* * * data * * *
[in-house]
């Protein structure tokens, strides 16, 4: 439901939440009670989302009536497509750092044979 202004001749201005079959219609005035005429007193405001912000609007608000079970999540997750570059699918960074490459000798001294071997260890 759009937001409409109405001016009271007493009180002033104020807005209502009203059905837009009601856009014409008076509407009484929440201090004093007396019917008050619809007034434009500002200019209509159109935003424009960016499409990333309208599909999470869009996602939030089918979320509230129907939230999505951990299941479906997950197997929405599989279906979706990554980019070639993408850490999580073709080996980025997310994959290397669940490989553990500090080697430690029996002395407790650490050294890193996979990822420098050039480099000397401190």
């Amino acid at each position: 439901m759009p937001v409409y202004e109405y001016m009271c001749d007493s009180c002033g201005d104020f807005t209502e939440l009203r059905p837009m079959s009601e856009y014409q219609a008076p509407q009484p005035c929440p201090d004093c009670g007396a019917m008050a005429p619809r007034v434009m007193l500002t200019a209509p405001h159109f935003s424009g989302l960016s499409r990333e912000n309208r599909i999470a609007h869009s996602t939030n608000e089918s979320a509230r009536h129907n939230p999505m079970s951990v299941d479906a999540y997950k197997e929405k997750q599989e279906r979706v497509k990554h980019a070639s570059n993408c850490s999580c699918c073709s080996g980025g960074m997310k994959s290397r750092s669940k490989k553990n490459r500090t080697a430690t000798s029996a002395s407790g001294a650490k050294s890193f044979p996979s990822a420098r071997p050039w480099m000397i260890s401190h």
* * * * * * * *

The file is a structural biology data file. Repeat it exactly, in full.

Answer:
[in-house]
């Protein structure tokens, strides 16, 4: 439901939440009670989302009536497509750092044979 202004001749201005079959219609005035005429007193405001912000609007608000079970999540997750570059699918960074490459000798001294071997260890 759009937001409409109405001016009271007493009180002033104020807005209502009203059905837009009601856009014409008076509407009484929440201090004093007396019917008050619809007034434009500002200019209509159109935003424009960016499409990333309208599909999470869009996602939030089918979320509230129907939230999505951990299941479906997950197997929405599989279906979706990554980019070639993408850490999580073709080996980025997310994959290397669940490989553990500090080697430690029996002395407790650490050294890193996979990822420098050039480099000397401190």
């Amino acid at each position: 439901m759009p937001v409409y202004e109405y001016m009271c001749d007493s009180c002033g201005d104020f807005t209502e939440l009203r059905p837009m079959s009601e856009y014409q219609a008076p509407q009484p005035c929440p201090d004093c009670g007396a019917m008050a005429p619809r007034v434009m007193l500002t200019a209509p405001h159109f935003s424009g989302l960016s499409r990333e912000n309208r599909i999470a609007h869009s996602t939030n608000e089918s979320a509230r009536h129907n939230p999505m079970s951990v299941d479906a999540y997950k197997e929405k997750q599989e279906r979706v497509k990554h980019a070639s570059n993408c850490s999580c699918c073709s080996g980025g960074m997310k994959s290397r750092s669940k490989k553990n490459r500090t080697a430690t000798s029996a002395s407790g001294a650490k050294s890193f044979p996979s990822a420098r071997p050039w480099m000397i260890s401190h």